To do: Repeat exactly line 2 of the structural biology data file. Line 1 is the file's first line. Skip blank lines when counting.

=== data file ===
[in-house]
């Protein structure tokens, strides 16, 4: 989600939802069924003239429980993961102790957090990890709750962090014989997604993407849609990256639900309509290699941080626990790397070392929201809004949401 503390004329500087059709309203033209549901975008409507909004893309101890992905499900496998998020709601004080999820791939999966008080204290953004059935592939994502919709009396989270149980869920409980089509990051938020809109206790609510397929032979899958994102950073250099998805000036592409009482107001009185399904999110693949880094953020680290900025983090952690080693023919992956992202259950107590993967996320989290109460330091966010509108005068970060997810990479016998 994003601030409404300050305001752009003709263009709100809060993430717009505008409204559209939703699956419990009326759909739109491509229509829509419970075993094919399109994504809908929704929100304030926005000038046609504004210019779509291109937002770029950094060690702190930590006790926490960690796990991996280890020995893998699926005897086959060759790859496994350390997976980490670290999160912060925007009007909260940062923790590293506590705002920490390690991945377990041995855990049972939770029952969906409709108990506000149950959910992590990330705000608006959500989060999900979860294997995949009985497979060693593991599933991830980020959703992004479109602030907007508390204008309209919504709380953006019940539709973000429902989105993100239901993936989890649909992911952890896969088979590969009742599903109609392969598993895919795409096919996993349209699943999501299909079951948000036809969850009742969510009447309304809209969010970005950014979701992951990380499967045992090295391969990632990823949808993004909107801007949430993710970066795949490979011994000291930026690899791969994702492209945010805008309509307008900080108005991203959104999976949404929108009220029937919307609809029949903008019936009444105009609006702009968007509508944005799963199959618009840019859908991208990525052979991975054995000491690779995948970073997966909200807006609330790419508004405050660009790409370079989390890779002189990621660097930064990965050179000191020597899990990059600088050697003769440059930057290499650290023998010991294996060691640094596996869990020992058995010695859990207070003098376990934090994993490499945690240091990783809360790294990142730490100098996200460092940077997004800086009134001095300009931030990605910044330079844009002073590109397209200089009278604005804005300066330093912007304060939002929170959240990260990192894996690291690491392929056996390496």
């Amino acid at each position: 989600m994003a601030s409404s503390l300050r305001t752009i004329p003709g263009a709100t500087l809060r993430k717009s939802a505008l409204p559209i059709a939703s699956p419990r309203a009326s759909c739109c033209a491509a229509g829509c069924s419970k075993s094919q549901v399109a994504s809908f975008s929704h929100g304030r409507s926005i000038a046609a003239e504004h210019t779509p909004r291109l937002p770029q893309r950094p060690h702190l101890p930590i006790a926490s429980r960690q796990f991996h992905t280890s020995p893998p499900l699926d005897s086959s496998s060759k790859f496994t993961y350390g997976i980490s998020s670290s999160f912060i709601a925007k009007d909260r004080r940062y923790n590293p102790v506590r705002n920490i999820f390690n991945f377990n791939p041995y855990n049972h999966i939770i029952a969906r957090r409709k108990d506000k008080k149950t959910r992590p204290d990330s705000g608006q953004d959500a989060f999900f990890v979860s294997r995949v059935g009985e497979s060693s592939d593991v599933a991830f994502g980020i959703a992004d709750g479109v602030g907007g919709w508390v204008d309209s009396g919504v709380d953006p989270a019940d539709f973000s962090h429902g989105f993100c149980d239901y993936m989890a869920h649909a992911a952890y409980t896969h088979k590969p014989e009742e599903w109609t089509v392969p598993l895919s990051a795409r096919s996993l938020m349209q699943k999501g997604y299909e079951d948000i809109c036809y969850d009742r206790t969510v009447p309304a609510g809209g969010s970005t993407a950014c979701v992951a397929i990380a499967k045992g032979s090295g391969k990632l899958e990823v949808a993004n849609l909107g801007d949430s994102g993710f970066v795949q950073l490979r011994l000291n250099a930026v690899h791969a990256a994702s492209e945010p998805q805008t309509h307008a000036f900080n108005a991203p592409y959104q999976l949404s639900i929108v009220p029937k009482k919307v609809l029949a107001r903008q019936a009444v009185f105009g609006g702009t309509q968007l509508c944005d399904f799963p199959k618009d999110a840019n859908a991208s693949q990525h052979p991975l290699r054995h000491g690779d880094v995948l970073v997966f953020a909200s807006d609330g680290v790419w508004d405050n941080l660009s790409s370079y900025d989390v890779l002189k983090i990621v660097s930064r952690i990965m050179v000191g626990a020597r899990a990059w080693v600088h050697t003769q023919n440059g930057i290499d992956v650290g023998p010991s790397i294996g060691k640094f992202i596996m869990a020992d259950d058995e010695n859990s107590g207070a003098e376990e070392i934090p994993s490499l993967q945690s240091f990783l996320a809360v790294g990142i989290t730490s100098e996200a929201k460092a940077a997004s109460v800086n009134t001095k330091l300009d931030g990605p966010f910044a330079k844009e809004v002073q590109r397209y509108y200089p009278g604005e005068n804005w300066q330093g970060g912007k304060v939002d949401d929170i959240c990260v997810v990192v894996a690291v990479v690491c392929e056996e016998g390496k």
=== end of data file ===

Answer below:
């Protein structure tokens, strides 16, 4: 989600939802069924003239429980993961102790957090990890709750962090014989997604993407849609990256639900309509290699941080626990790397070392929201809004949401 503390004329500087059709309203033209549901975008409507909004893309101890992905499900496998998020709601004080999820791939999966008080204290953004059935592939994502919709009396989270149980869920409980089509990051938020809109206790609510397929032979899958994102950073250099998805000036592409009482107001009185399904999110693949880094953020680290900025983090952690080693023919992956992202259950107590993967996320989290109460330091966010509108005068970060997810990479016998 994003601030409404300050305001752009003709263009709100809060993430717009505008409204559209939703699956419990009326759909739109491509229509829509419970075993094919399109994504809908929704929100304030926005000038046609504004210019779509291109937002770029950094060690702190930590006790926490960690796990991996280890020995893998699926005897086959060759790859496994350390997976980490670290999160912060925007009007909260940062923790590293506590705002920490390690991945377990041995855990049972939770029952969906409709108990506000149950959910992590990330705000608006959500989060999900979860294997995949009985497979060693593991599933991830980020959703992004479109602030907007508390204008309209919504709380953006019940539709973000429902989105993100239901993936989890649909992911952890896969088979590969009742599903109609392969598993895919795409096919996993349209699943999501299909079951948000036809969850009742969510009447309304809209969010970005950014979701992951990380499967045992090295391969990632990823949808993004909107801007949430993710970066795949490979011994000291930026690899791969994702492209945010805008309509307008900080108005991203959104999976949404929108009220029937919307609809029949903008019936009444105009609006702009968007509508944005799963199959618009840019859908991208990525052979991975054995000491690779995948970073997966909200807006609330790419508004405050660009790409370079989390890779002189990621660097930064990965050179000191020597899990990059600088050697003769440059930057290499650290023998010991294996060691640094596996869990020992058995010695859990207070003098376990934090994993490499945690240091990783809360790294990142730490100098996200460092940077997004800086009134001095300009931030990605910044330079844009002073590109397209200089009278604005804005300066330093912007304060939002929170959240990260990192894996690291690491392929056996390496």